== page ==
Radio jamming in China
Radio jamming in the China is a form of media censorship that involves deliberate attempts by state or Communist Party organs to interfere with radio broadcasts. In most instances, radio jamming targets foreign broadcasters, including (but not limited to) Voice of America, Radio Free Asia and the BBC World Service, as well as stations based in Taiwan.
Radio jamming is achieved by transmitting radio signals on the same frequency as the intended target. The government of the People's Republic of China disrupts shortwave radio communications through this method, typically by broadcasting music, drumming, or other noise. On shortwave, the jamming sound is composed of Chinese folk music, specifically a composition known as The Firedrake, running about 1 hour in duration. The 60 min audio clip is broadcast over spread spectrum throughout almost the entire shortwave radio band. It is being streamed though the "Sat 6B" that was launched in 2007.
The French defense electronics company Thales Group has been accused of aiding Chinese censorship efforts by selling shortwave broadcasting equipment to Chinese authorities. The firm has responded that the sale of equipment was intended for civil purposes.
Since broadcasting began in 1996, Chinese authorities have consistently jammed Radio Free Asia broadcasts. In 2002, the Broadcasting Board of Governors reported that "that virtually all of VOA's and RFA's shortwave radio transmissions directed to China [...] are jammed," including their Mandarin, Cantonese, Tibetan, and Uyghur language services.
In 2008, the Oslo-based Voice of Tibet reported that jamming of its radio communications intensified during the 2008 Tibetan unrest, as authorities increased the number of disrupted signals it employed to block outside transmissions.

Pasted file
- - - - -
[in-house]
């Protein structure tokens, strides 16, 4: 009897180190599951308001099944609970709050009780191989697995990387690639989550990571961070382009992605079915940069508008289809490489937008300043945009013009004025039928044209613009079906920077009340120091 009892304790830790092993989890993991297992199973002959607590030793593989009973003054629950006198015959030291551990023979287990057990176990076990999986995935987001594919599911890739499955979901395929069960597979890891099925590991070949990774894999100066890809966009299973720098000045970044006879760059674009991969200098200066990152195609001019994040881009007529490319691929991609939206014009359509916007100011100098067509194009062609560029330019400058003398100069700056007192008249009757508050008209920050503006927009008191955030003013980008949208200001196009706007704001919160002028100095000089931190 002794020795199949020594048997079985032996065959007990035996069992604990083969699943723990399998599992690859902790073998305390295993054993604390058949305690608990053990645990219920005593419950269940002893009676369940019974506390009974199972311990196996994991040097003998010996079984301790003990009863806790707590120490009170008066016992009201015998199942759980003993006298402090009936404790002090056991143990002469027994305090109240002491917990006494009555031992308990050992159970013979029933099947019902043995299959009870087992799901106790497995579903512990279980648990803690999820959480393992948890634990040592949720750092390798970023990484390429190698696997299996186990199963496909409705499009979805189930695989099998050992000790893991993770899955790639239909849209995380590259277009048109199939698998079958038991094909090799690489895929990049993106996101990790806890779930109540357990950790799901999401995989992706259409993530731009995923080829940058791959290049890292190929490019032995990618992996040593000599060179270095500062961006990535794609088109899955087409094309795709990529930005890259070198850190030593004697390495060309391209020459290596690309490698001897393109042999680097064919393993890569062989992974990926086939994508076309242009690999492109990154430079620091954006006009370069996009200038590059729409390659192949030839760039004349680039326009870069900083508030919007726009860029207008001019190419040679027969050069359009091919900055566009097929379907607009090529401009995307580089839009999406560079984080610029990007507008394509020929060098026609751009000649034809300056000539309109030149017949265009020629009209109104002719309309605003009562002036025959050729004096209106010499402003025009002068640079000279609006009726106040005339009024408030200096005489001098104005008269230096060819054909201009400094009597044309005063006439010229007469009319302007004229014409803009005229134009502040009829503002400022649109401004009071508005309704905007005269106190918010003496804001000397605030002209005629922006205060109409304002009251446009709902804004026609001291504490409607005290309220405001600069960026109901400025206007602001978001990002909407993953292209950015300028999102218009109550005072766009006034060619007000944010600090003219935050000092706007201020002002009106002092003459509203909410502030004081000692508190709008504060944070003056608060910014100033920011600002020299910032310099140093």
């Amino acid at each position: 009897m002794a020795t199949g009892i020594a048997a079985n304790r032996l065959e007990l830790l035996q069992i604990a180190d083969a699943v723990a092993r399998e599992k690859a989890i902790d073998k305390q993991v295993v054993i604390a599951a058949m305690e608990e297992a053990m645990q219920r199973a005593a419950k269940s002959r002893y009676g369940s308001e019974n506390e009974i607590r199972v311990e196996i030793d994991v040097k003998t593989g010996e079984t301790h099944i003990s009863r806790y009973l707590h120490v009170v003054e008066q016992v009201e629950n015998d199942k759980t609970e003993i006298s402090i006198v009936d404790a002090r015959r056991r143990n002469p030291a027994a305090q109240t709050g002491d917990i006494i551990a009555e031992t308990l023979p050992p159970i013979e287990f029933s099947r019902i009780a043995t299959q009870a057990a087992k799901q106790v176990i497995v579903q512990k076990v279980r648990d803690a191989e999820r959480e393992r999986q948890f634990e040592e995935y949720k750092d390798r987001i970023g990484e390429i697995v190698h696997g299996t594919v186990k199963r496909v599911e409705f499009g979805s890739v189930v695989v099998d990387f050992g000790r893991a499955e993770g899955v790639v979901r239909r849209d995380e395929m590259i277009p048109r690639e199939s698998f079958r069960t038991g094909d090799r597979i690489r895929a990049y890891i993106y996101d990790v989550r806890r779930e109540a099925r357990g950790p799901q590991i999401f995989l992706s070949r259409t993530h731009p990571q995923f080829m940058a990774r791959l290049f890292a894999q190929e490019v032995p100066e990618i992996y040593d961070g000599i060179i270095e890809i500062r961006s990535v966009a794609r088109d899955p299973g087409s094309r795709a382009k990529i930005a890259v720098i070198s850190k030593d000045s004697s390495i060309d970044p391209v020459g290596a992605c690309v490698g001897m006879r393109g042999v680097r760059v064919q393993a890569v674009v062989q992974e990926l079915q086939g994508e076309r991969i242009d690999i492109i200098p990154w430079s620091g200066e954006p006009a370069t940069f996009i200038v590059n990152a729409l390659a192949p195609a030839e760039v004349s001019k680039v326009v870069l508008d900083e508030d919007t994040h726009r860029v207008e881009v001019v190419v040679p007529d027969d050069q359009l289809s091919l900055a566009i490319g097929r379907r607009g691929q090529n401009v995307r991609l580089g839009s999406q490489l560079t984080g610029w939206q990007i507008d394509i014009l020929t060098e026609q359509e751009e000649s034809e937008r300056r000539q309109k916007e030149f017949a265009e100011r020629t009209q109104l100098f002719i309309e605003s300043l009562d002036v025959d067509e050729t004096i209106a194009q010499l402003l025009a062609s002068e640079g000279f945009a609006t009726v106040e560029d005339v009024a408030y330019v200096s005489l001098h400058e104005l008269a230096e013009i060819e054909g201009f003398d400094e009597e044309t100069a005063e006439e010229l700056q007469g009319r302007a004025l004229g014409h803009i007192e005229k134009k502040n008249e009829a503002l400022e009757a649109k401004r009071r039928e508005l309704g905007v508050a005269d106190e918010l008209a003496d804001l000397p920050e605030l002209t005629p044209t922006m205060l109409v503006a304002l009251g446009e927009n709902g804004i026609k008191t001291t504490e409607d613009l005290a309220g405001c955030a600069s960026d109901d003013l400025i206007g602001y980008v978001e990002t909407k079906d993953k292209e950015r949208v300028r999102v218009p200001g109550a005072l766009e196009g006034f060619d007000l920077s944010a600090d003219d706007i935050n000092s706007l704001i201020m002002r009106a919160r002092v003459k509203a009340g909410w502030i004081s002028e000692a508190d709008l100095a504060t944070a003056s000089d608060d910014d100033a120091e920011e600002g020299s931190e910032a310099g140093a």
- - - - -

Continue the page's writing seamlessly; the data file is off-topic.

In 2011, some international radio broadcasters, including the BBC and VOA, announced plans to scale down or close their Mandarin shortwave service for China due to spending cuts and frustrations caused by jamming efforts BBC and VOA instead chose to invest more heavily in internet radio; both received financial support from the U.S. Department of State to fund and research internet censorship-circumvention software, such as Freegate and Ultrasurf, to enable their Chinese audience to access their programs online.
Broadcasters have also sought to educate their audiences on the use of anti-jamming technology.
- Feng Shou Luo Gu
- Doug Mellgren, 'Tibet exile radio says China jamming it', Associated Press, 2 April 2008.
- 'Firedrake - The source of China's Radio Jammer found on Chinasat 6B'
- Amy Kraft, Thales denies selling radio jamming kit to China, Reuters, 31 March 2008.
- Jim Mann, "China Bars 3 Journalists From Clinton's Trip", The Los Angeles Times, June 23, 1998
- Statement of the Broadcasting Board of Governors Before the Congressional-Executive Commission on China "Open Forum", 2 December 2002.
- Reporters Without Borders, 'Another foreign radio station falls victim to "Great Wall of the airwaves"', 17 August 2005.
- Vivien Marsh, BBC Chinese Service makes final broadcast in Mandarin, BBC, 28 March 2011
- Jerome Socolovsky, 'Critics Attack VOA Decision to Cut Radio Broadcasts to China', Voice of America, 25 May 2011.
- NEAL UNGERLEIDER, U.S. State Department to Pay for BBC's Anti-Jamming Campaign in China, Iran, Fast Company, 21 March 2011.
- Anne Applebaum, “Why has the State Department run into a firewall on Internet freedom?”, Washington Post, 4 April 2011.
- See 'Help:Anti-Jamming Antenna', Radio Free Asia.